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The facts about dialysis
Who needs dialysis?
Any one with kidney failure, or hugely impaired kidney function, will need some form of dialysis. This is because the kidneys do a vital job in the body by removing harmful waste products from the blood, regulating hormones, and removing excess fluid. Without properly functioning kidneys, a person will die, unless they receive dialysis or an immediate kidney transplant.
What is dialysis?
Haemodialysis is a process in which a person’s blood is passed through what is sometimes known as an "artificial kidney", or a dialysis machine. The machine contains a membrane known as a dialysis membrane. When a person’s blood is passed through this membrane, the waste products are removed and the mineral content is re-balanced. This enables a person’s blood to be returned to the body in a healthy composition.
Living with having Dialysis
What do dialysis sessions involve?
The blood is passed from the body via tubes that are attached to needles inserted, usually, into the forearm. The blood returns the same way. Due to the small amounts of blood that can be filtered within the dialysis machine at a time, each treatment lasts around 4 hours and, ordinarily, will be carried out 3 times a week. This may vary on a patient by patient basis.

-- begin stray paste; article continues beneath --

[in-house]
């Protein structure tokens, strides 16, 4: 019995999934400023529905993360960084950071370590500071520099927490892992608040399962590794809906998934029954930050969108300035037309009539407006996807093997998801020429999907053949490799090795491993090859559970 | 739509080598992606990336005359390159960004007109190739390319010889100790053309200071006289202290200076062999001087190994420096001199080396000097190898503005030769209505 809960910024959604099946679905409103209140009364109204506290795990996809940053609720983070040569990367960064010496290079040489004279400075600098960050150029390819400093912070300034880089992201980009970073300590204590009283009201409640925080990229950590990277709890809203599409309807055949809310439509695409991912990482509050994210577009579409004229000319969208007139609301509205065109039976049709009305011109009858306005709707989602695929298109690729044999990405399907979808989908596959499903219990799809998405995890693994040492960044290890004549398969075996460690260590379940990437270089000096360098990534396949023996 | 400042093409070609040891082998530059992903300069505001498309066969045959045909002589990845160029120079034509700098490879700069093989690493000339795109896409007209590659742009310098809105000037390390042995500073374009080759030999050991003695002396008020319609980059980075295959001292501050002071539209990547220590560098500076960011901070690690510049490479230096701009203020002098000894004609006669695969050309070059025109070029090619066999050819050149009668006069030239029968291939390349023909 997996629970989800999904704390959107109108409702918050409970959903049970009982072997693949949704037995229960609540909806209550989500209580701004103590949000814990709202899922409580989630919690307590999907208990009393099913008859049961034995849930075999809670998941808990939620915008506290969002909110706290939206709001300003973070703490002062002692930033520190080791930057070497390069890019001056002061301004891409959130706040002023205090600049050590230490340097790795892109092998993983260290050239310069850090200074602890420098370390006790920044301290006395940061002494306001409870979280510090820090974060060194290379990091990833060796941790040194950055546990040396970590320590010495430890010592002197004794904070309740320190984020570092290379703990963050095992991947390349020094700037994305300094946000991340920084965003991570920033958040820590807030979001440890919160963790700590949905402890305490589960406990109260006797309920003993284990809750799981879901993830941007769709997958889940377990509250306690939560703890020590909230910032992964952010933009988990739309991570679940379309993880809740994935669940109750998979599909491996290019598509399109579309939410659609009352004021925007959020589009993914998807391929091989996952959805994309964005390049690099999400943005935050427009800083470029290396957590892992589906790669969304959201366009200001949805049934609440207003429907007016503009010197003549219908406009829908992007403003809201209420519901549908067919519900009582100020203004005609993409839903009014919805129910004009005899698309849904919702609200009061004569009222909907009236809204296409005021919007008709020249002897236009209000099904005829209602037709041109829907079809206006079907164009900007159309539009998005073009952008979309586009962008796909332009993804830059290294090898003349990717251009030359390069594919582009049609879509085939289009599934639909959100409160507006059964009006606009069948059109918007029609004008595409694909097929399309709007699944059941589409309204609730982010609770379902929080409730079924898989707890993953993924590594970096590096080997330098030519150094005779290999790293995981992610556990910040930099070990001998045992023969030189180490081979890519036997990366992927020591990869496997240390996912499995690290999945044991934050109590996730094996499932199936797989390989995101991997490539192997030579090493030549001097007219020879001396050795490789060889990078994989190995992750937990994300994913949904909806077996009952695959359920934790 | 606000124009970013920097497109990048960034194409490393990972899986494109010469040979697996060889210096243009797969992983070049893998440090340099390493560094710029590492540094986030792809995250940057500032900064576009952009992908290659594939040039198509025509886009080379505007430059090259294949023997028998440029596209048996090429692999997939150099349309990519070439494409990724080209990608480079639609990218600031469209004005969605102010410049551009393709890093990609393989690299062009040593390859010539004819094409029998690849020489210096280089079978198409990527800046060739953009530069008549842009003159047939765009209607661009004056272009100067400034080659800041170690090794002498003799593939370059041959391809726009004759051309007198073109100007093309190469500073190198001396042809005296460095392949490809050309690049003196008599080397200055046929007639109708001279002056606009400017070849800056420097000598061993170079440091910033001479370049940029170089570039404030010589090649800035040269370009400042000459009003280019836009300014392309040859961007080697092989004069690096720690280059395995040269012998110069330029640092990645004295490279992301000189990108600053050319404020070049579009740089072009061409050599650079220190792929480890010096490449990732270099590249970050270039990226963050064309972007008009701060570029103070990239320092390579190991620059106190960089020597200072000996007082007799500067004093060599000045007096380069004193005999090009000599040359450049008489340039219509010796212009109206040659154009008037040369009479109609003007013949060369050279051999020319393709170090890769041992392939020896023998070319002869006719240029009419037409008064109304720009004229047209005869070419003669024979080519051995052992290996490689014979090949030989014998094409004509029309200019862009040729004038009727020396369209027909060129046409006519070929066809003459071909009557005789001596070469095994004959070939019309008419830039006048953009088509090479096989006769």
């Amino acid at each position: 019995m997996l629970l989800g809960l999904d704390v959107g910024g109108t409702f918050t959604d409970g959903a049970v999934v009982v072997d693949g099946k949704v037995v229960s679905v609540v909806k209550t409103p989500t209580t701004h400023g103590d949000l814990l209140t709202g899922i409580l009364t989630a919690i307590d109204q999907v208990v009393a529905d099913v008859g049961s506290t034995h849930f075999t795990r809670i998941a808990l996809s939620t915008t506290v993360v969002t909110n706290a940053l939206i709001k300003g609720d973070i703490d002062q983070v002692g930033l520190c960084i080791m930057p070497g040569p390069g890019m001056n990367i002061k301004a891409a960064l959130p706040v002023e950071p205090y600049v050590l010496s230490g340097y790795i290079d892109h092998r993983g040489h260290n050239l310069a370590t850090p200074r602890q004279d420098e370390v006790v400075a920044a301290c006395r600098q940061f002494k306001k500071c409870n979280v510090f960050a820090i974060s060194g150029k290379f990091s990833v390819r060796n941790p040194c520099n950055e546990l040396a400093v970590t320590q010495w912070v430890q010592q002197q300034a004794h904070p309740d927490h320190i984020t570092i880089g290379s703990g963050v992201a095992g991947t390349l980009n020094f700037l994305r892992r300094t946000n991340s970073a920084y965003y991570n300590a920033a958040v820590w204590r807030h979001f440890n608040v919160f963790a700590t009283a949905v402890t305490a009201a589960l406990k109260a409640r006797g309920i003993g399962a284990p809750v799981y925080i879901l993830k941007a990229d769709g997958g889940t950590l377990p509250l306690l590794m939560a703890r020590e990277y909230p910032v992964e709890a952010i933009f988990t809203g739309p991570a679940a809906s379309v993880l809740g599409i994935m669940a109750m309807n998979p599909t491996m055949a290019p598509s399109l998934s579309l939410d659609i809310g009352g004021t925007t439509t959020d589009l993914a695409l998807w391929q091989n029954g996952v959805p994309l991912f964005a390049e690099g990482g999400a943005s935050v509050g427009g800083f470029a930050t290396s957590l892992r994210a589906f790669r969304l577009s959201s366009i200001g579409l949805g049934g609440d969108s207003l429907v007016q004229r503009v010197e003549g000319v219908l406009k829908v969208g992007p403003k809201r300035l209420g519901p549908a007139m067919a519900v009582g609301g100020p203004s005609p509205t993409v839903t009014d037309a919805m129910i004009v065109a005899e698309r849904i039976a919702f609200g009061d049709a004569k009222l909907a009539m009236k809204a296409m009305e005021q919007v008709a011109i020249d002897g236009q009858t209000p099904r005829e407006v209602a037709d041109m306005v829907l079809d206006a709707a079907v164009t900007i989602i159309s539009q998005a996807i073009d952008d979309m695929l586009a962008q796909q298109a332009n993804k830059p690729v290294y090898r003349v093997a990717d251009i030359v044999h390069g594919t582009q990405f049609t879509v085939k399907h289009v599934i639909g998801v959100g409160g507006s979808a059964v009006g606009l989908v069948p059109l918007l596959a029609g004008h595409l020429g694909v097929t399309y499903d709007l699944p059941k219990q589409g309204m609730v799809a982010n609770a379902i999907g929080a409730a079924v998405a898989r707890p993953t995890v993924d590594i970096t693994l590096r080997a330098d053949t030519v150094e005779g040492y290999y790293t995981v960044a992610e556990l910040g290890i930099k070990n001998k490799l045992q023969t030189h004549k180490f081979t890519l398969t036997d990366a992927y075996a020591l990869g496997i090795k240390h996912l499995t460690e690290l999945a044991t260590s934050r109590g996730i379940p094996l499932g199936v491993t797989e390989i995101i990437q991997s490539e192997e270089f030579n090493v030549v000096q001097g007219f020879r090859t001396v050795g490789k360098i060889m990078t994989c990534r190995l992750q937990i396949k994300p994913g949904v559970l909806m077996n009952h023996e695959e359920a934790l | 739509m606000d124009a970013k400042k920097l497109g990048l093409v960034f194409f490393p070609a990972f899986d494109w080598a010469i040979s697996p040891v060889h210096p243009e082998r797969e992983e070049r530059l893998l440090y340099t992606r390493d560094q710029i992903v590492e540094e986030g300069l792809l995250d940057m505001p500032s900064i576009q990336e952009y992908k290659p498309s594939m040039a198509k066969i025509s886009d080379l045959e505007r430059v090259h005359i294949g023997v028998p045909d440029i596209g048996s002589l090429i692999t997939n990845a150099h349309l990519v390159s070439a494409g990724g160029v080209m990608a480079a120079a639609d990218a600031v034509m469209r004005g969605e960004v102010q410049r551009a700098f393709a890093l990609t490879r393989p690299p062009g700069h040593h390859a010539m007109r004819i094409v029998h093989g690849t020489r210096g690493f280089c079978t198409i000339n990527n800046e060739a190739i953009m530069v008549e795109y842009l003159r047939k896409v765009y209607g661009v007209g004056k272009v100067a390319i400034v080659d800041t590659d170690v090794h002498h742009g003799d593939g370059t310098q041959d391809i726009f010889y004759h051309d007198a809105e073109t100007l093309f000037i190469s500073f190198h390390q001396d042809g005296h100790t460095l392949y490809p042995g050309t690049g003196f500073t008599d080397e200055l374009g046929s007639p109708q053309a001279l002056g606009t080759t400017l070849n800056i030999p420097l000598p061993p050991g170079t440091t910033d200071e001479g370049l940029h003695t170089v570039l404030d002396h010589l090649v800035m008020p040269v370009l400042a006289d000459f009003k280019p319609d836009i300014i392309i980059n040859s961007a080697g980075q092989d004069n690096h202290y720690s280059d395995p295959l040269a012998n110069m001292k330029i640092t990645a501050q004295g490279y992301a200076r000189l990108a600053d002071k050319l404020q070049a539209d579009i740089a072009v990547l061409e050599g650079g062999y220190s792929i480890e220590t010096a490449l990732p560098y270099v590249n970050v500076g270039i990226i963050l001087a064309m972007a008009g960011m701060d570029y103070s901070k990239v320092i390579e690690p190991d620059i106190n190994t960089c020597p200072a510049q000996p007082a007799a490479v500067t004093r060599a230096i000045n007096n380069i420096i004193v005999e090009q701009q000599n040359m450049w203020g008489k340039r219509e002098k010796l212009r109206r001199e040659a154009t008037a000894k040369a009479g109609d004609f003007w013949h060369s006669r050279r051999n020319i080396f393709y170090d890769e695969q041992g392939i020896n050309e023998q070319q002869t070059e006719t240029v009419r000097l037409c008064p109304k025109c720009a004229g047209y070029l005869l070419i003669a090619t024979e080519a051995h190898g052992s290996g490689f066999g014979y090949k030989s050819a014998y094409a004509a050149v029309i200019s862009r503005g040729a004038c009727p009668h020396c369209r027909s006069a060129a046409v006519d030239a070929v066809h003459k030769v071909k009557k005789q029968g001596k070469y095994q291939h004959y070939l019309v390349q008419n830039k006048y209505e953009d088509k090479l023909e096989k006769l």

Are there any side effects of dialysis?
The side effects of dialysis include the discomfort of having needles inserted. The actual treatment is not painful, but can be uncomfortable. Immediately after treatment a patient may feel dizzy, sick, faint, have a headache and generally feel ill. This is due to the changes in the chemistry of the blood that have just occurred. These feelings should pass quickly.
How to cope with dialysis
The inconvenience and stress of undergoing dialysis can take its toll on people. Some individuals become very tired and depressed. This may happens often because until a kidney transplant can be carried out, dialysis needs to be continued. It is important for patients to work closely with health professionals as well as family and friends so that sufficient support can be gained. It is important to remember that many people who receive dialysis live a full and active lifestyle with the correct advice and medical and personal support.